Is a Trump intervention necessary on this Chinese buyout?

The Trump administration must decide whether to allow China's Ant Financial to acquire American financial services company MoneyGram for $880 million.  At the very least, the administration should put the sale on hold until the administration and Congress reorganize the Committee on Foreign Investment in the United States (CFIUS), a process currently underway.  It would take an important step toward updating our definition of security threats.

The New York Times describes Ant Financial's purchase as the "first test of the Trump administration's stance on foreign investment."  Ant Financial used to be part of the Alibaba empire under the name Alipay, until founder Jack Ma transferred ownership of it to a company that he controlled without the knowledge of Alibaba's investors, one of which was Yahoo.  In the end, Alipay got renamed Ant Financial and got sued, and the Chinese government became one of its largest shareholders. 

China-watchers may also know Ant Financial/Alipay from its pioneering role in China's opaque and poorly regulated Wealth Management Product (WMP) market, now a 26-trillion-yuan market held mostly off book.  The last thing the U.S. financial system needs is another participant with a proven track record of playing fast and loose with rules. 

As someone whose information was stolen by the Chinese government's hack of OMB, I am understandably leery of simply opening the door of our financial system to an entity with ties to the Chinese government.

Ant Financial may well have reformed, but at the very least, submit it to CFIUS scrutiny. 

Foreign investments in American companies that raise national security concerns must be approved by CFIUS, which was created in 1975.  The 16 departments and agencies that constitute CFIUS advise the president when a foreign investment in an American business occurs.

CFIUS does not impede foreign direct investment (FDI) because it is a predictable, rules-based process, and rarely does it interfere in a transaction.  Last year, based on a CFIUS recommendation, President Obama stopped an overseas purchase of an American company (Aixtron) for only the third time in 25 years.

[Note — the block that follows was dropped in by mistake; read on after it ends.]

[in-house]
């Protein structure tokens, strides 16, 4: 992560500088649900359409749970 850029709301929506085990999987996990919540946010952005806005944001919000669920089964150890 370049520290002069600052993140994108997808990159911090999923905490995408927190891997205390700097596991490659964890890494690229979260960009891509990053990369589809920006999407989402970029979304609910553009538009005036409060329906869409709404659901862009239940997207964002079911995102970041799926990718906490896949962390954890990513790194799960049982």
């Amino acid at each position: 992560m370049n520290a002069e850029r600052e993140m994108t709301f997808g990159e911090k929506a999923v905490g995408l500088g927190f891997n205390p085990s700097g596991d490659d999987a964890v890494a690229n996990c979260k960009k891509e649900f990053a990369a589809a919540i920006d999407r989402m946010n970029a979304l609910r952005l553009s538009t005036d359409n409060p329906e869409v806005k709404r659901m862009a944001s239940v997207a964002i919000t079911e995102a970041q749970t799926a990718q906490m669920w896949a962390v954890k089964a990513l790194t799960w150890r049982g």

The Aixtron purchase raised concerns because the company's product has military applications.  Even though Ant Financial does not produce military hardware, it is a potential security threat.  As we are witnessing with Russia currently, information can be weaponized.  We should take rational steps to ensure that we are not providing a hostile foreign power to collect more ammunition.  Furthermore, Ant Financial has a proven track record of fanning financial risks.  After our collective experience in 2008-2009, we should all recognize that a company like that needs thorough examination before we give it access to our financial markets.

Millions of Americans have been victims of the Chinese government's aggressive stockpiling of information.  Ant Financial, of which the Chinese government owns 15%, could give China a new window into our information.  Furthermore, Ant Financial's history of rule-breaking and sowing financial risk is troubling.  Although it does not fit the 1975 definition of security threat, Ant Financial clearly fits the definition in 2017. 

President Trump has pledged to change the way the United States does business around the globe.  Part of that should be to apply commonsense updates to the definition of security, and to use that in conjunction with the existing tools available to him to safeguard our information and financial markets.  In reforming CFIUS, the government is on the right track.  Its first case should be Ant Financial's MoneyGram buyout.

Kristofer L. Harrison is senior managing director for a macro-economic consultancy.  Previously, Mr. Harrison served as an official at both the State and Defense Departments during the George W. Bush administration.